Tell Chrysler and Others to Stop Sponsoring Cruel, Deadly Iditarod
Action Alert from

FROM PETA People for the Ethical Treatment of Animals
April 2019


During the 2018 Iditarod, a total of 350 dogs were pulled off the trail, likely because of exhaustion, illness, or injury. One of those dogs, Blonde, later died from aspiration pneumonia—probably as a result of inhaling his own vomit. More than 150 dogs have died in the race's history—not counting those who were killed because they lacked the speed and stamina to make the cut.

Iditarod race

But a handful of companies are still sponsoring this death race, including Chrysler, Donlin Gold and its parent companies—Barrick Gold Corporation and NOVAGOLD Resources, Inc.— GCI, and Matson.

Please send e-mails to the following executives urging them to end their support of the Iditarod:

GCI CEO Ronald Duncan

Matson CEO Matthew J. Cox

Then, SIGN THIS FORM to ask Chrysler and Donlin Gold and its parent companies—Barrick Gold Corporation and NOVAGOLD Resources, Inc.— to sever their ties with this abusive race, in which dogs are run to their deaths.


Husky puppies
These puppies, seen chewing on Pedialyte-soaked sponges, later reportedly die.

After the 2017 race, a whistleblower came forward with disturbing photographs and video footage that reveal apparently dying puppies and injured, sick dogs at a kennel reportedly owned by Dallas Seavey, the four-time Iditarod champion who was implicated in a dog-doping scandal last year. According to the whistleblower, operators at the Willow, Alaska, kennel allowed severely injured and ailing dogs to suffer—sometimes fatally—without veterinary care.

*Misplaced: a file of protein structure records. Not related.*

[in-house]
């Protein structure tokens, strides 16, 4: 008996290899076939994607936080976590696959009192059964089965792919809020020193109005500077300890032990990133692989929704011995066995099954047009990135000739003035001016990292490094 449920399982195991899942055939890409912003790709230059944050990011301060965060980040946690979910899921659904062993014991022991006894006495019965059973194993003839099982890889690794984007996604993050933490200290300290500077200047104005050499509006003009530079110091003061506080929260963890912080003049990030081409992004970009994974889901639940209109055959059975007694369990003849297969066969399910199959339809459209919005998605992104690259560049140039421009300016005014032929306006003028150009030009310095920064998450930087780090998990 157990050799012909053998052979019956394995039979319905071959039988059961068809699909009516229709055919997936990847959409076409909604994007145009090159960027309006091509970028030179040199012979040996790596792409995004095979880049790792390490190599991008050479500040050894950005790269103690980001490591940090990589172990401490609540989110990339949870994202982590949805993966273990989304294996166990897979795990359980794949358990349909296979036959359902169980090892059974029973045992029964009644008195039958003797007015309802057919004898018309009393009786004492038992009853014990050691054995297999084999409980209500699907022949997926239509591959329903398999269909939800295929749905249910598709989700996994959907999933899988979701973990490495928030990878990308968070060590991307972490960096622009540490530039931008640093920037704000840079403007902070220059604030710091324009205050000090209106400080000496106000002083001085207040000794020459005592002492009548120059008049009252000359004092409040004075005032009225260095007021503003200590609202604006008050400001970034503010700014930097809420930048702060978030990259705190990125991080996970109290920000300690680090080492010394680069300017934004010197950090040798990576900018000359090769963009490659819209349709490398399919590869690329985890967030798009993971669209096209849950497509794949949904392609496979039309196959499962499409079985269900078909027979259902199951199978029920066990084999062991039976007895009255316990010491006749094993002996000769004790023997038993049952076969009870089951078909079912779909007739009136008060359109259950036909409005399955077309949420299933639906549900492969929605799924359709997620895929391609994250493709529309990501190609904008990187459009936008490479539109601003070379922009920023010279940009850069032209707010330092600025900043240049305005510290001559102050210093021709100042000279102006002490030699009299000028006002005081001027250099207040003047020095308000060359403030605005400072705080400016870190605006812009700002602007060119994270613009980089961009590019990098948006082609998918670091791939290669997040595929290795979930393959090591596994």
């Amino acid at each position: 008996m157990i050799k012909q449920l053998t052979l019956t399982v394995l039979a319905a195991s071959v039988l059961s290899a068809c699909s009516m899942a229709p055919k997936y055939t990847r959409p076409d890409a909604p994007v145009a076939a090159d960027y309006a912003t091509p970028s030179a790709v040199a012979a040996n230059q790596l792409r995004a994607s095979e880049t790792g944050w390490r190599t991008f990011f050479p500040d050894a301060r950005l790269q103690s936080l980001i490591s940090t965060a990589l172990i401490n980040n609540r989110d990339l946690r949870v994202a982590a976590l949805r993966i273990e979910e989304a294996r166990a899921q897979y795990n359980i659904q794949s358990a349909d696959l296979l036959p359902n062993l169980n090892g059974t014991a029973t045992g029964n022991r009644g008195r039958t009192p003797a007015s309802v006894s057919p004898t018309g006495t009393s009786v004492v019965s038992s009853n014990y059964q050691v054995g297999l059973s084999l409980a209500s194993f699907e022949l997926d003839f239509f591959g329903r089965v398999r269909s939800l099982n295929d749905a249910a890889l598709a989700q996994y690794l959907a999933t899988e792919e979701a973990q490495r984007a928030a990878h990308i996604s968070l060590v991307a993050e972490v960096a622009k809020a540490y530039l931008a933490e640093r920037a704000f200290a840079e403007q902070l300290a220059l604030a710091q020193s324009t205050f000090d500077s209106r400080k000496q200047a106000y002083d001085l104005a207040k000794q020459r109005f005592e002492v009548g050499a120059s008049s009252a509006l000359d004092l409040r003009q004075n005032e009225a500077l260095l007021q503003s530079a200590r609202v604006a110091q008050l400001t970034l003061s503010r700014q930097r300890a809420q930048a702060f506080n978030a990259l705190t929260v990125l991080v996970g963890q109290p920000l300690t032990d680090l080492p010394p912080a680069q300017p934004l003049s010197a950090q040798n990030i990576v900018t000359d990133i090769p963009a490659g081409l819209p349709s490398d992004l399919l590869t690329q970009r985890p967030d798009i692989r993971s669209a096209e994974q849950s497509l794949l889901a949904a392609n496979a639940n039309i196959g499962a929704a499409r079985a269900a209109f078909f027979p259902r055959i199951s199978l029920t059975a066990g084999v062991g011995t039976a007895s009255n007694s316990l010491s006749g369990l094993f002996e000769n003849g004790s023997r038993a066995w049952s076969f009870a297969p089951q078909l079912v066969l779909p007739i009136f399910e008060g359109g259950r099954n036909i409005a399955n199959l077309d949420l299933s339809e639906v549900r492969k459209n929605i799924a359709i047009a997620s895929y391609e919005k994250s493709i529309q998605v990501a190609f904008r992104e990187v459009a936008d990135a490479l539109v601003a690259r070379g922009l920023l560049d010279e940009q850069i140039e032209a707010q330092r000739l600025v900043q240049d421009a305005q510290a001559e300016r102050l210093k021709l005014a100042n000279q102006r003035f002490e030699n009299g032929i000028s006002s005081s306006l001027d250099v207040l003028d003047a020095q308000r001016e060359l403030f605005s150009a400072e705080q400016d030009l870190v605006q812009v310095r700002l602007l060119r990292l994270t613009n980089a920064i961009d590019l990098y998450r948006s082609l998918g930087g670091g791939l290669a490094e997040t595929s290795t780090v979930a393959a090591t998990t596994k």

This follows a veteran musher's revelation that she believes that some trainers—including those at Seavey's kennels—have killed "hundreds on top of hundreds or more dogs" because they were deemed slow or otherwise unfit for races. She wrote, "Sadly, this has been going on in the family 'dynasty' for decades."

sled dog kennel
This is how sled dogs were warehoused for 40+ years in the mountains of Colorado

Dogs in the Iditarod are forced to run nearly 1,000 miles—roughly the distance from Orlando, Florida, to New York City—in under two weeks. On average, they must run 100 miles a day, with only a few brief periods of rest. They're subjected to biting winds, blinding snowstorms, and subzero temperatures. Their feet become bruised, bloodied, cut by ice, and just plain worn out because of the vast distances that they cover. Many pull muscles, incur stress fractures, or are afflicted with diarrhea, dehydration, intestinal viruses, or pneumonia. Up to half the dogs who start the race don't finish.

Thank you for everything you do for animals!

Return to 2019 Action Alerts

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